In 1969 as a young boy of 18, I had the chance to visit Greenland. This was made possible by FDF, an equivalent to Boy’s Brigade in UK, which I was an eager member of.
I was interested in photography and had bought my own camera with money from my confirmation, a small rangefinder camera from Yashica – but having worked on and off in Greenland during a decade my uncle Erik decided that I should borrow his precious Leica III f.
In my family there was a lot of respect and reverence for uncle Erik’s camera at that time. Most of my relatives had old Kodak cameras with the old 6 x 9 cm negatives – one camera per family.
But uncle Erik had two Leicas, he was an eager amateur photographer who took the best family portraits.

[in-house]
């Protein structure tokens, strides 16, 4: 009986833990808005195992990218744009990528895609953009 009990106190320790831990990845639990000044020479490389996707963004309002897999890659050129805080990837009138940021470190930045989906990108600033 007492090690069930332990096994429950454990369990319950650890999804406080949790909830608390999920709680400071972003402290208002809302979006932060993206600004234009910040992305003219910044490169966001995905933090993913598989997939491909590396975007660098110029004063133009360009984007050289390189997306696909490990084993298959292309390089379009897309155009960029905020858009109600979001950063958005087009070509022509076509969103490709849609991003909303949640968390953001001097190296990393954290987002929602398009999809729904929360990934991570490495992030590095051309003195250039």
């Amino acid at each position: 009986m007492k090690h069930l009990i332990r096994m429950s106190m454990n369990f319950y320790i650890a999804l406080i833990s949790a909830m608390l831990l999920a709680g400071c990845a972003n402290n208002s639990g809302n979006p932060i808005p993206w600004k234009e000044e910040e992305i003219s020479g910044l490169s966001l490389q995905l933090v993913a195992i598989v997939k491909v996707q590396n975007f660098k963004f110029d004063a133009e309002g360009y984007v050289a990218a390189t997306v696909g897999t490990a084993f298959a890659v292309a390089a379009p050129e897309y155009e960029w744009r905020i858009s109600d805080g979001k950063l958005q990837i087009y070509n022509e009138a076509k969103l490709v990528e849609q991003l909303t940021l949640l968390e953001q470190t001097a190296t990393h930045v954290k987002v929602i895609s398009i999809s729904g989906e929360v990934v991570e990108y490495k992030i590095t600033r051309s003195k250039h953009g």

I spent a lot of time figuring out how the camera worked and to my surprise it was much more quirky than my cheap Yashica. Especially loading the film was in my view unnecessary difficult.
But eventually I found out and off I went to the most fantastic experience I had had so far in my life.
In the field however I later realised that I had not developed a system to distinguish between used and unused film. I became confused, forgot to mark the films I already had used – so in the end of the trip I returned with only 8 out of the 20 films I have brought with me being suitable enough to show my eagerly awaiting uncle Erik.
The remaining 12 films were either unexposed or double exposed. What a shame…
I have scanned a few of the negatives – click on each and see a larger version.